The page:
Conn 4M New Wonder Bb Soprano (1925)

The Story

I bought this beautiful silver-plated curved soprano saxophone from my friend Tony of Magginisupplies. I’d already bought a couple of horns from him and he’d asked me about other instruments I was looking for. Well he rang me up and said he had this. After looking at the photos he emailed to me I decided it was well worth acquiring. He charged me a very reasonable price – well under normal shop, or even eBay levels, at the time. As usual I had it checked over by my local sax fixer-upper.

The Instrument

It’s a Conn 4M Bb Soprano, part of the original New Wonder range and according Dr Rick the serial number dates it to 1925 – right in the middle of the Jazz age. It has rolled tone holes (that’s what the ‘PATD DEC 1914 1119954’ refers to on all Conn’s with these – not to be confused with the serial number). The serial number itself is M141607 and it is stamped ‘L’ to indicate low pitch. On the bell the instrument is marked ‘MADE BY C G CONN LTD. ELKHART.IND U. S. A.’

The G# is not a ‘nailfile’, the pearls (including one on the octave key) feel warmer than the metal. In addition to the crook loop, Conn have included a ring of metal to put your right hand thumb through.

This is a ‘clapper’ as the bottom Bb is on the right and the B on the left. For those who want to play in marching bands, the music stand holder is just under the bottom Bb, rather than near the neck on larger instruments. Although this was made 10 years after the Colonel was forced to sell up his company (hence the ‘LTD’ in the company name), this is a very high quality horn.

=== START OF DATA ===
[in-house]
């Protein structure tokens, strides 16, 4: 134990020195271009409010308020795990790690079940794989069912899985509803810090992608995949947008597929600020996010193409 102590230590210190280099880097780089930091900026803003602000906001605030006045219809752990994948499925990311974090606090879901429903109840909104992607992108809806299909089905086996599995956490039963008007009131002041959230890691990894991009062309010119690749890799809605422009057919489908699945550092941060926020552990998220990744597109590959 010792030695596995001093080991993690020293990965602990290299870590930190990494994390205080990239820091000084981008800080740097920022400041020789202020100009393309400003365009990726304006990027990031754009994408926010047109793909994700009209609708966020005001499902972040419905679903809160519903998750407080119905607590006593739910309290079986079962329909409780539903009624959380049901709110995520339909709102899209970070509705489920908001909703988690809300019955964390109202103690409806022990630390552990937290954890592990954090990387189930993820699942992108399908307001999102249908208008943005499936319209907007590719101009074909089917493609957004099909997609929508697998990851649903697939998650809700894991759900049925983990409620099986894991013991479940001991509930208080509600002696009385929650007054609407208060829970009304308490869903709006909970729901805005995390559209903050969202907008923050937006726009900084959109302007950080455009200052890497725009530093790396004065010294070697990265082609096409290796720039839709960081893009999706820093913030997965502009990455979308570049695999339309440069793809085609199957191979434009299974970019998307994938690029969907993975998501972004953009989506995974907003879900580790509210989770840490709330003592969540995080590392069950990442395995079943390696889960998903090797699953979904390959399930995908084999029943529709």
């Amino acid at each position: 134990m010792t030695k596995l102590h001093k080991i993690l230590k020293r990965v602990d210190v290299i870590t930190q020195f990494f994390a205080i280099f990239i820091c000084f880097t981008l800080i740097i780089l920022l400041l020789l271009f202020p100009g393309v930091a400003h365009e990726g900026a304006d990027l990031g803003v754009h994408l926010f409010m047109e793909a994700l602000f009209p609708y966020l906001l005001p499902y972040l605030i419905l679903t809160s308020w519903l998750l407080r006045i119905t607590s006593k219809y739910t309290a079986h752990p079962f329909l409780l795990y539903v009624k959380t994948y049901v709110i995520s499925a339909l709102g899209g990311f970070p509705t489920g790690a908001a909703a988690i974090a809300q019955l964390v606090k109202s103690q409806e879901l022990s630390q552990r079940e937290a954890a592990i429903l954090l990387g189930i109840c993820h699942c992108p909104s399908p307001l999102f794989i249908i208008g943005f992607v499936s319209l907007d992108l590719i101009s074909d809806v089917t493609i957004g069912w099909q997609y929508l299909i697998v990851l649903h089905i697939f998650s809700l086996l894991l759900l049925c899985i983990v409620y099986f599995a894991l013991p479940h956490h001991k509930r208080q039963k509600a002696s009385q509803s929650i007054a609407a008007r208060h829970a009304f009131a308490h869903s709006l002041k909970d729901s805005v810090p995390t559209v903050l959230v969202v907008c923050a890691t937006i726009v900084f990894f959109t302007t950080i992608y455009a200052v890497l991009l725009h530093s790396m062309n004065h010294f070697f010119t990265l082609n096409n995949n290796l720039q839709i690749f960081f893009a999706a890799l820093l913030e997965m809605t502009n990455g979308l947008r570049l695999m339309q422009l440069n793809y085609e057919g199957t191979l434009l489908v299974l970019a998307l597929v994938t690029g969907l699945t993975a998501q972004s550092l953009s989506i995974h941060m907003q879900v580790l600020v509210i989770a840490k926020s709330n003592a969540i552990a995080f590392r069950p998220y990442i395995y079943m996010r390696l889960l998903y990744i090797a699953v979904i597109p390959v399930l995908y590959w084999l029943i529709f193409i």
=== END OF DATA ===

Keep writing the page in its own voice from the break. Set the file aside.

The Player

Well this is a lot nicer to play than the Hawkes C Soprano I also own. The fingering is well balanced and the keys are excellently spaced for such a small instrument. It plays reasonably in tune in both registers – at least it would for someone better at blowing sopranos than me. I’ve included a video clip from our Saxachronic Chamber so you can hear what it sounds like.

In terms of mouthpieces, this won’t take the Dukoff metal or even the Meyer ebonite ones I use on my Yanigisawa. In the clip I used a much narrower bore and a shallow lay – although the mouthpiece is unmarked, so I can’t tell you more.

Saxifications

  • Make – Conn
  • Model – 4M New Wonder soprano
  • Serial Number – 141,607
  • Date of Manufacture – 1925
  • Place of Manufacture – Elkhart, Indiana, USA
  • Finish – Sivler plated
  • Weight – 2lb 2oz
  • Sound – Bright and mellow, the curve makes it less direct than a straight Soprano
  • Ease of Blowing – Not too constricted
  • Ease of Fingering – Very well balanced for a horn of this age

More about Conn instruments and history can be found at The Conn Loyalist and saxpics covers the company as well as the New Wonder I very well of course. 

Do you own a Conn Soprano? What do you think about playing a curved Soprano live? As always please let me know by commenting on this post.

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